Epigenetics and the transition from acute to chronic pain.

Thumbnail Image



Journal Title

Journal ISSN

Volume Title

Repository Usage Stats


Citation Stats


The objective of this study was to review the epigenetic modifications involved in the transition from acute to chronic pain and to identify potential targets for the development of novel, individualized pain therapeutics.Epigenetics is the study of heritable modifications in gene expression and phenotype that do not require a change in genetic sequence to manifest their effects. Environmental toxins, medications, diet, and psychological stresses can alter epigenetic processes such as DNA methylation, histone acetylation, and RNA interference. As epigenetic modifications potentially play an important role in inflammatory cytokine metabolism, steroid responsiveness, and opioid sensitivity, they are likely key factors in the development of chronic pain. Although our knowledge of the human genetic code and disease-associated polymorphisms has grown significantly in the past decade, we have not yet been able to elucidate the mechanisms that lead to the development of persistent pain after nerve injury or surgery.This is a focused literature review of epigenetic science and its relationship to chronic pain.Significant laboratory and clinical data support the notion that epigenetic modifications are affected by the environment and lead to differential gene expression. Similar to mechanisms involved in the development of cancer, neurodegenerative disease, and inflammatory disorders, the literature endorses an important potential role for epigenetics in chronic pain.Epigenetic analysis may identify mechanisms critical to the development of chronic pain after injury, and may provide new pathways and target mechanisms for future drug development and individualized medicine.





Published Version (Please cite this version)


Publication Info

Buchheit, Thomas, Thomas Van de Ven and Andrew Shaw (2012). Epigenetics and the transition from acute to chronic pain. Pain medicine (Malden, Mass.), 13(11). pp. 1474–1490. 10.1111/j.1526-4637.2012.01488.x Retrieved from https://hdl.handle.net/10161/19643.

This is constructed from limited available data and may be imprecise. To cite this article, please review & use the official citation provided by the journal.



Thomas Edward Buchheit

Associate Professor of Anesthesiology

Dr. Buchheit serves as Director of the Regenerative Pain Therapies Program in the Duke Center for Translational Pain Medicine (CTPM), and practices Pain Medicine at both Duke University and the Durham VAMC. His research focus is on the local and systemic inflammatory mechanisms that drive pain in arthritis and nerve injury. He has led and participated in several multicenter research projects that have studied patients at Duke, the Durham VAMC, and Walter Reed National Military Medical Center, clarifying post-amputation pain phenotypes and mechanisms that drive the chronification of pain. These research pursuits have guided the clinical and translational programs of CTPM that strive develop biologically-based methods for the treatment of arthritis and degenerative musculoskeletal conditions. The program’s overarching goal is to move beyond opioids, steroids and anti-inflammatory medications for the treatment of pain.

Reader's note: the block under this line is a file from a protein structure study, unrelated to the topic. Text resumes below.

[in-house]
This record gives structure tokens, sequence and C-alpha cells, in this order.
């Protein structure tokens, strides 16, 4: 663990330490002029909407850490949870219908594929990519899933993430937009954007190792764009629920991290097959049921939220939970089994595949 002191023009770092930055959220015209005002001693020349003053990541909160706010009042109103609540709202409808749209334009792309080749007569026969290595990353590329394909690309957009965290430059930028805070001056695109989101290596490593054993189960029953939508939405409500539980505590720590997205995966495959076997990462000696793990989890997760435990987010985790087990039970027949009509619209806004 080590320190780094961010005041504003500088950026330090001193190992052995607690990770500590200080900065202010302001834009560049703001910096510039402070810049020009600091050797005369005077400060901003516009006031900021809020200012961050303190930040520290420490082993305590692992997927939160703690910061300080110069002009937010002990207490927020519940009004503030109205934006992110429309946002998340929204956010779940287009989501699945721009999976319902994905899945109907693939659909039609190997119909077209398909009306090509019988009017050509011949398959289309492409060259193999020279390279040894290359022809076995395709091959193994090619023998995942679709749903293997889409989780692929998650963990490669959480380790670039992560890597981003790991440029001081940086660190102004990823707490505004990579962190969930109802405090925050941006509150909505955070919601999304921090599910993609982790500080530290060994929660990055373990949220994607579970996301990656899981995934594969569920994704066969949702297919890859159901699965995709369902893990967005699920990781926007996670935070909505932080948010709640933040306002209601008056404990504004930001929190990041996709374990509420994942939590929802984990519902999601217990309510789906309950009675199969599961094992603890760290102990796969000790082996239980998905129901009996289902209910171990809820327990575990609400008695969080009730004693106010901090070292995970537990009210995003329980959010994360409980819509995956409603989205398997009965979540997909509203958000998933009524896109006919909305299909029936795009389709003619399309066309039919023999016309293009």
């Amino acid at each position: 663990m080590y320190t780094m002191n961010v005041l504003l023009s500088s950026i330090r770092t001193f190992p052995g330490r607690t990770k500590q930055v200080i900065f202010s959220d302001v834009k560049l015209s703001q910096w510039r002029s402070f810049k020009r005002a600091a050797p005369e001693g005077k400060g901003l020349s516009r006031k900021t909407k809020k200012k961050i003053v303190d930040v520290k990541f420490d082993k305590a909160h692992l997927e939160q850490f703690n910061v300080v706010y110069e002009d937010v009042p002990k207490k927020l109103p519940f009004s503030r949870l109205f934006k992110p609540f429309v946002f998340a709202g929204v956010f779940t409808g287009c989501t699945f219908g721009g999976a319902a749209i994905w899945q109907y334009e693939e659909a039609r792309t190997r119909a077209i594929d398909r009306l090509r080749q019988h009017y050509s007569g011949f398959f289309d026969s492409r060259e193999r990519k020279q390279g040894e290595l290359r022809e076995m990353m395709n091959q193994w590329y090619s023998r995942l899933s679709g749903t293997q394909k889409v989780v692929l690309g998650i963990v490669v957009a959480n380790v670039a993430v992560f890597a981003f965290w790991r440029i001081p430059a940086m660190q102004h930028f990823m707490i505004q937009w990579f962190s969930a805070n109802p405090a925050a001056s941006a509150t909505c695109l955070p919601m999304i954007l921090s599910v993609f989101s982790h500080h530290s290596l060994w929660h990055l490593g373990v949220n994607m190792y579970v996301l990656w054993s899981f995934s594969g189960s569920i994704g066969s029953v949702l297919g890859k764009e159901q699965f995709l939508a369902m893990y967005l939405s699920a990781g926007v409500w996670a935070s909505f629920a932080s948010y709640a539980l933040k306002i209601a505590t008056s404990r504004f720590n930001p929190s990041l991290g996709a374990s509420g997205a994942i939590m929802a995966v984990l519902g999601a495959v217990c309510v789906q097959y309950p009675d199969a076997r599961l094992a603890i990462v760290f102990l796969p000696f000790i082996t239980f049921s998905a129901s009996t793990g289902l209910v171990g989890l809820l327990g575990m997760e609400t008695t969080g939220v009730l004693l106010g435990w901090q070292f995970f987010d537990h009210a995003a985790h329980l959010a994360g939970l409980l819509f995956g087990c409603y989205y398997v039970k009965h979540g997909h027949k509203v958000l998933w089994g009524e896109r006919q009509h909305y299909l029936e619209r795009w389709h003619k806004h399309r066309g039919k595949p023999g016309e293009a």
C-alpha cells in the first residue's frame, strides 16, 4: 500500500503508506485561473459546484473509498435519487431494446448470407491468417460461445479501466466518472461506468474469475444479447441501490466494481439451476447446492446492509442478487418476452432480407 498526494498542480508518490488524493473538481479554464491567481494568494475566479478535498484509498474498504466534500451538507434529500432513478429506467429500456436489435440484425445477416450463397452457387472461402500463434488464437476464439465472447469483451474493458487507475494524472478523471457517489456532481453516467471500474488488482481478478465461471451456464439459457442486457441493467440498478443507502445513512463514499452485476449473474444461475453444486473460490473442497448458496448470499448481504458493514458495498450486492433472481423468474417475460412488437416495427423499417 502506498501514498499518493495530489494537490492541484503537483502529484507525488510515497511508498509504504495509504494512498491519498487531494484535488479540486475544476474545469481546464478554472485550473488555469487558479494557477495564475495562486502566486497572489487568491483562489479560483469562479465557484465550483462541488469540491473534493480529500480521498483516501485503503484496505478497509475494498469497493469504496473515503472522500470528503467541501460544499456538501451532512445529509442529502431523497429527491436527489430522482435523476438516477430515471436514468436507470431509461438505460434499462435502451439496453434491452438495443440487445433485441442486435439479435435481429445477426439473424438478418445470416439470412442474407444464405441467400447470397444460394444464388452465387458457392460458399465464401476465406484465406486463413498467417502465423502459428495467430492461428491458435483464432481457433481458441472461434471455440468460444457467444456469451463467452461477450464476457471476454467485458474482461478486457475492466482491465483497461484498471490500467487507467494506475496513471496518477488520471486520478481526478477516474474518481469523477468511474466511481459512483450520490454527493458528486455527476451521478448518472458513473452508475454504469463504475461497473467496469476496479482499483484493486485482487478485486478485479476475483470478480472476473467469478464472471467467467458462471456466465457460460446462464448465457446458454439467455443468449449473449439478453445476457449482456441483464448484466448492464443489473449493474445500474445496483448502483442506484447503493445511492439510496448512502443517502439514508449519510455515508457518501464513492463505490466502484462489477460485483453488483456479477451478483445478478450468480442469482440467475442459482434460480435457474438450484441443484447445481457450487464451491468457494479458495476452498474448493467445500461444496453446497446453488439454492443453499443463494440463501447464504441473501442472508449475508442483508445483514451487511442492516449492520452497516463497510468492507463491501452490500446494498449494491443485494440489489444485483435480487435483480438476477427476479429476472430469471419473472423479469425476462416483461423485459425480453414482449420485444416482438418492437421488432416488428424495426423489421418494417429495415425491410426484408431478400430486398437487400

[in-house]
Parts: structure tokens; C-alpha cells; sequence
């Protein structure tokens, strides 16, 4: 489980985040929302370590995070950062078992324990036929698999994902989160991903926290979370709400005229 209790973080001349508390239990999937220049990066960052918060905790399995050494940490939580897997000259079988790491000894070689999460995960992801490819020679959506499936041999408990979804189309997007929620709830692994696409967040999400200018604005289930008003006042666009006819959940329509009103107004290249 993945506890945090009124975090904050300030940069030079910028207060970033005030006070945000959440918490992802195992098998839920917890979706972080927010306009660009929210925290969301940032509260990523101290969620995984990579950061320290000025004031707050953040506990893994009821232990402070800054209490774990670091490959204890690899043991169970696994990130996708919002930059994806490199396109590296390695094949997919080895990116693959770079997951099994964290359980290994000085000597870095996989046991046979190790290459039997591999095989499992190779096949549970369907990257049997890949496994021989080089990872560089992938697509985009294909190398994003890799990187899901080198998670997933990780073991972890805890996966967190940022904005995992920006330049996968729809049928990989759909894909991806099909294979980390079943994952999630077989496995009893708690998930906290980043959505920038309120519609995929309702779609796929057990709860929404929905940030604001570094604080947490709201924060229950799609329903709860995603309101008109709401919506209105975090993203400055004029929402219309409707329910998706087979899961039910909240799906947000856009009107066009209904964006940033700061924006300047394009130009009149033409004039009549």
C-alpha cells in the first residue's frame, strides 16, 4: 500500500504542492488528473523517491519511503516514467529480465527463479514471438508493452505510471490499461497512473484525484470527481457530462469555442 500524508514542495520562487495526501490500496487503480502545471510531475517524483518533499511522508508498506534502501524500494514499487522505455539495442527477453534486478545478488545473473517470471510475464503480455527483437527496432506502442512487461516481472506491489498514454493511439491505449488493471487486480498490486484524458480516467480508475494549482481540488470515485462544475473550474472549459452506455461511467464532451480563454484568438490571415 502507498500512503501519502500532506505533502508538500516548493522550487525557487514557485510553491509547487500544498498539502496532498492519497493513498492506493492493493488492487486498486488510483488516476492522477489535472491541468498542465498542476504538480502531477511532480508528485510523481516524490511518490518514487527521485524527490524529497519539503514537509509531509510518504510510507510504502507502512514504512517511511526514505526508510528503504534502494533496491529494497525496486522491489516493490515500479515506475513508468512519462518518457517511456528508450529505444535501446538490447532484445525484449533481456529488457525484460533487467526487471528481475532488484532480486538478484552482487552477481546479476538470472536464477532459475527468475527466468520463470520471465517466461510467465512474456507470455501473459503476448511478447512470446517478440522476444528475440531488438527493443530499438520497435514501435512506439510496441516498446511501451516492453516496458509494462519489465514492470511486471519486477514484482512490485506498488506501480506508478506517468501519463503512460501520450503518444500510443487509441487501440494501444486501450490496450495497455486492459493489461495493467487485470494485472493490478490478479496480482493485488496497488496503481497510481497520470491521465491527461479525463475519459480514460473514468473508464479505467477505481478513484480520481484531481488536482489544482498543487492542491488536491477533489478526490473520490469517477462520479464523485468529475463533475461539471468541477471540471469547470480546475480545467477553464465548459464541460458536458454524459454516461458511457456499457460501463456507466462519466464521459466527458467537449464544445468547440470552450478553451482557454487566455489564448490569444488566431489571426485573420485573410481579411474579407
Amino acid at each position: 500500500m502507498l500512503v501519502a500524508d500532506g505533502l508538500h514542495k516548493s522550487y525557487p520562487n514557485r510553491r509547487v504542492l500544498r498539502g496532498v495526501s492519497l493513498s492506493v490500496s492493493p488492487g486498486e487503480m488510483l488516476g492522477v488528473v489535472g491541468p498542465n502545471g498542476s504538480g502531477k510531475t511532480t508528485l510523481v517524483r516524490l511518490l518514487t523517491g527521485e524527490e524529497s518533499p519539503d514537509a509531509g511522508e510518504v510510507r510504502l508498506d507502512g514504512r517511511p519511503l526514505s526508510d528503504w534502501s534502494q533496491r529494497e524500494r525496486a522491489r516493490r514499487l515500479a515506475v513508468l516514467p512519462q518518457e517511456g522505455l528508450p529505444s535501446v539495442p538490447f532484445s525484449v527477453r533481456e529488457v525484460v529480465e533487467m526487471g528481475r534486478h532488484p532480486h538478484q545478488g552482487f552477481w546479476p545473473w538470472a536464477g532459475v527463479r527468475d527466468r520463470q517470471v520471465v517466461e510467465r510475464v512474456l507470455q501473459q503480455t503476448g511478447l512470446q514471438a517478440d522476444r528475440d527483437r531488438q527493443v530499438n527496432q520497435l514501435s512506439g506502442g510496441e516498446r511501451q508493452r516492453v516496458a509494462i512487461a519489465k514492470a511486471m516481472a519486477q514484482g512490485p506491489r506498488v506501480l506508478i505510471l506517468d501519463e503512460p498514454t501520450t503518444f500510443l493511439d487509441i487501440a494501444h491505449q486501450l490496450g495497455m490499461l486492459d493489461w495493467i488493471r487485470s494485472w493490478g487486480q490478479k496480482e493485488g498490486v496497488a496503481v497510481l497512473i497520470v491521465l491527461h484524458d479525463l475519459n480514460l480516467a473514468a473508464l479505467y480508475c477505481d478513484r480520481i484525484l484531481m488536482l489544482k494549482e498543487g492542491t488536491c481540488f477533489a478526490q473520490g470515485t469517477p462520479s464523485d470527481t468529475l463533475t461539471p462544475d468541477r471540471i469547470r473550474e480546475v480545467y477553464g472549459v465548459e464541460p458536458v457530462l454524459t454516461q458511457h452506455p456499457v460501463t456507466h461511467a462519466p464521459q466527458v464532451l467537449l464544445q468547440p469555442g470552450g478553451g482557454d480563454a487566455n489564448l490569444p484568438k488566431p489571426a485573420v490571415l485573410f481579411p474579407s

Dr. Buchheit currently serves on the Editorial Board of Pain Medicine and recently completed service as Pain Medicine Division Chief in the Duke Department of Anesthesiology. He also serves on the Board of The Pain Society of the Carolinas and previously on the American Society of Anesthesiologists Pain Medicine Committee, (2012-2014), as an American Board of Anesthesiology Question Author (2011-2014), and President of Pain Society of the Carolinas (2015-2017).  

Van de Ven

Thomas John Van de Ven

Associate Professor of Anesthesiology

Andrew David Shaw

Adjunct Associate Professor in the Department of Anesthesiology

Dr Shaw is an Associate Professor of Anesthesiology and Critical Care Medicine at Duke University Medical Center. He is a Fellow of the Royal College of Anaesthetists (UK) and a Fellow of the American College of Critical Care Medicine. He has practiced cardiothoracic anesthesiology and critical care medicine for more than 15 years in the UK and USA, has authored 3 textbooks and more than 100 original papers. He currently runs the iPEGASUS initiative, an international surgical outcomes consortium focused on genetics and genomics in perioperative medicine. His clinical practice is cardiothoracic anesthesia and surgical critical care medicine. His translational research interests include the use of metabolomics, proteomics and genomics for biomarker discovery in acute illness and injury; his clinical research interests include observational and interventional trials of candidate interventions to prevent and treat adverse outcomes following surgery. His research is funded by the National Institutes of Health, the US Department of Defence, private philanthropy and by industry.

Unless otherwise indicated, scholarly articles published by Duke faculty members are made available here with a CC-BY-NC (Creative Commons Attribution Non-Commercial) license, as enabled by the Duke Open Access Policy. If you wish to use the materials in ways not already permitted under CC-BY-NC, please consult the copyright owner. Other materials are made available here through the author’s grant of a non-exclusive license to make their work openly accessible.